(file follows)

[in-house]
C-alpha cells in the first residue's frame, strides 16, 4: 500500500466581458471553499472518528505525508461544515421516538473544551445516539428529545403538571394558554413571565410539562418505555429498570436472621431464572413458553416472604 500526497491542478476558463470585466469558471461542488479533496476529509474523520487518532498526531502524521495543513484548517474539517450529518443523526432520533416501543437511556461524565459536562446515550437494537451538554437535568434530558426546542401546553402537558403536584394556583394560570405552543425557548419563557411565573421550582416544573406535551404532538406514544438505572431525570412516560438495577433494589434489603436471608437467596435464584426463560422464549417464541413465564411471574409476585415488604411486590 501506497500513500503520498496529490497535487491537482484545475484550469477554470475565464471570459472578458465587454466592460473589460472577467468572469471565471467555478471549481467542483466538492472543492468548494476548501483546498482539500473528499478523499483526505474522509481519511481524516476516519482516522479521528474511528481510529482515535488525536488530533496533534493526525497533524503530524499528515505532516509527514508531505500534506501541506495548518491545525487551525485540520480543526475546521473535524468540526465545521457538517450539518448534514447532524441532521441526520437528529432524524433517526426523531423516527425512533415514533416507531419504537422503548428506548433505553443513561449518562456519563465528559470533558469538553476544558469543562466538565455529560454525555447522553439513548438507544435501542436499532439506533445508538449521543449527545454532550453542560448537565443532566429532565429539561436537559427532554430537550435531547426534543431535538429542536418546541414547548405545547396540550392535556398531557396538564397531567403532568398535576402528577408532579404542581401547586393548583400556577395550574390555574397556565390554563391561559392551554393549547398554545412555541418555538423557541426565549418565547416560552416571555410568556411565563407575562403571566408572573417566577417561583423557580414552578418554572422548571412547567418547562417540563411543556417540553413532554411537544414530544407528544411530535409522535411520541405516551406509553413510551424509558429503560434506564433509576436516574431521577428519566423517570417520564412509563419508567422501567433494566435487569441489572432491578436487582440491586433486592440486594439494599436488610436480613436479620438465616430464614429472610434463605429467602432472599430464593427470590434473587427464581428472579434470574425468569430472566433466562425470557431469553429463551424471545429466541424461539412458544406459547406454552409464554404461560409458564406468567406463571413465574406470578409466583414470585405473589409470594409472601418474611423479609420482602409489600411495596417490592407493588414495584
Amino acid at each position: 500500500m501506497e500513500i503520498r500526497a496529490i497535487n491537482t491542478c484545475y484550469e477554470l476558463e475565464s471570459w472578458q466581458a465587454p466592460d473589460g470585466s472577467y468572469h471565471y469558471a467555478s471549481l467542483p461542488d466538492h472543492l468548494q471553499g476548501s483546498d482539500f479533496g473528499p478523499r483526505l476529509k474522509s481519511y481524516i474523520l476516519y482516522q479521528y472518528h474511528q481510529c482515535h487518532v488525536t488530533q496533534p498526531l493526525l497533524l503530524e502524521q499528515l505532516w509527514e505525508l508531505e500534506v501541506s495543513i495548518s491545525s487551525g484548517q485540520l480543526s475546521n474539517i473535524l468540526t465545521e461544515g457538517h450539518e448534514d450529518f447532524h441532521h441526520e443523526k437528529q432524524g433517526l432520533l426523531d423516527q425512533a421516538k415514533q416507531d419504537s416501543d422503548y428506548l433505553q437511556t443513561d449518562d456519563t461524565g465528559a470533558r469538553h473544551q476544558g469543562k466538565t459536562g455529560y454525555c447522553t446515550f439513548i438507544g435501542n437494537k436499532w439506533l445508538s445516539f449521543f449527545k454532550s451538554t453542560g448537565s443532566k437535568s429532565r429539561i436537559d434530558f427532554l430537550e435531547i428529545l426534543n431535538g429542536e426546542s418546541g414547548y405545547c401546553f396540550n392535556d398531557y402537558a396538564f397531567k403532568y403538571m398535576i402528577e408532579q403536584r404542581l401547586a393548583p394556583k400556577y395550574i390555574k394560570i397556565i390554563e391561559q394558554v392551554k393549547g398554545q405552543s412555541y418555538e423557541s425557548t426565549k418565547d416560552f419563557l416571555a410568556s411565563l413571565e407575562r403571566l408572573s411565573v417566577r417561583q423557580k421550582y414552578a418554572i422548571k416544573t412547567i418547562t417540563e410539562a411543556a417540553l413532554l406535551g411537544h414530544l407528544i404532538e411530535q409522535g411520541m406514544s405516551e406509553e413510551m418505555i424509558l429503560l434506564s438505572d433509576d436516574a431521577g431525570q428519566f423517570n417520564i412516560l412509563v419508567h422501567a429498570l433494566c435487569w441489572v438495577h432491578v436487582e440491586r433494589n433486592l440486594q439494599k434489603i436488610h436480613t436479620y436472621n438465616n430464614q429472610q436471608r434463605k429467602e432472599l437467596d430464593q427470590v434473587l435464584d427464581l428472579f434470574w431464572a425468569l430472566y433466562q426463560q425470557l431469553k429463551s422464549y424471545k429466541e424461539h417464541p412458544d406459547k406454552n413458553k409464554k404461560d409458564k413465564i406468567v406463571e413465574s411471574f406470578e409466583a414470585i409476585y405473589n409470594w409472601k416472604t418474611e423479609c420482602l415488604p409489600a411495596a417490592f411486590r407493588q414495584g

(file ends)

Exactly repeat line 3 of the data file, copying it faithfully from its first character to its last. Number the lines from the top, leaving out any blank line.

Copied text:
Amino acid at each position: 500500500m501506497e500513500i503520498r500526497a496529490i497535487n491537482t491542478c484545475y484550469e477554470l476558463e475565464s471570459w472578458q466581458a465587454p466592460d473589460g470585466s472577467y468572469h471565471y469558471a467555478s471549481l467542483p461542488d466538492h472543492l468548494q471553499g476548501s483546498d482539500f479533496g473528499p478523499r483526505l476529509k474522509s481519511y481524516i474523520l476516519y482516522q479521528y472518528h474511528q481510529c482515535h487518532v488525536t488530533q496533534p498526531l493526525l497533524l503530524e502524521q499528515l505532516w509527514e505525508l508531505e500534506v501541506s495543513i495548518s491545525s487551525g484548517q485540520l480543526s475546521n474539517i473535524l468540526t465545521e461544515g457538517h450539518e448534514d450529518f447532524h441532521h441526520e443523526k437528529q432524524g433517526l432520533l426523531d423516527q425512533a421516538k415514533q416507531d419504537s416501543d422503548y428506548l433505553q437511556t443513561d449518562d456519563t461524565g465528559a470533558r469538553h473544551q476544558g469543562k466538565t459536562g455529560y454525555c447522553t446515550f439513548i438507544g435501542n437494537k436499532w439506533l445508538s445516539f449521543f449527545k454532550s451538554t453542560g448537565s443532566k437535568s429532565r429539561i436537559d434530558f427532554l430537550e435531547i428529545l426534543n431535538g429542536e426546542s418546541g414547548y405545547c401546553f396540550n392535556d398531557y402537558a396538564f397531567k403532568y403538571m398535576i402528577e408532579q403536584r404542581l401547586a393548583p394556583k400556577y395550574i390555574k394560570i397556565i390554563e391561559q394558554v392551554k393549547g398554545q405552543s412555541y418555538e423557541s425557548t426565549k418565547d416560552f419563557l416571555a410568556s411565563l413571565e407575562r403571566l408572573s411565573v417566577r417561583q423557580k421550582y414552578a418554572i422548571k416544573t412547567i418547562t417540563e410539562a411543556a417540553l413532554l406535551g411537544h414530544l407528544i404532538e411530535q409522535g411520541m406514544s405516551e406509553e413510551m418505555i424509558l429503560l434506564s438505572d433509576d436516574a431521577g431525570q428519566f423517570n417520564i412516560l412509563v419508567h422501567a429498570l433494566c435487569w441489572v438495577h432491578v436487582e440491586r433494589n433486592l440486594q439494599k434489603i436488610h436480613t436479620y436472621n438465616n430464614q429472610q436471608r434463605k429467602e432472599l437467596d430464593q427470590v434473587l435464584d427464581l428472579f434470574w431464572a425468569l430472566y433466562q426463560q425470557l431469553k429463551s422464549y424471545k429466541e424461539h417464541p412458544d406459547k406454552n413458553k409464554k404461560d409458564k413465564i406468567v406463571e413465574s411471574f406470578e409466583a414470585i409476585y405473589n409470594w409472601k416472604t418474611e423479609c420482602l415488604p409489600a411495596a417490592f411486590r407493588q414495584g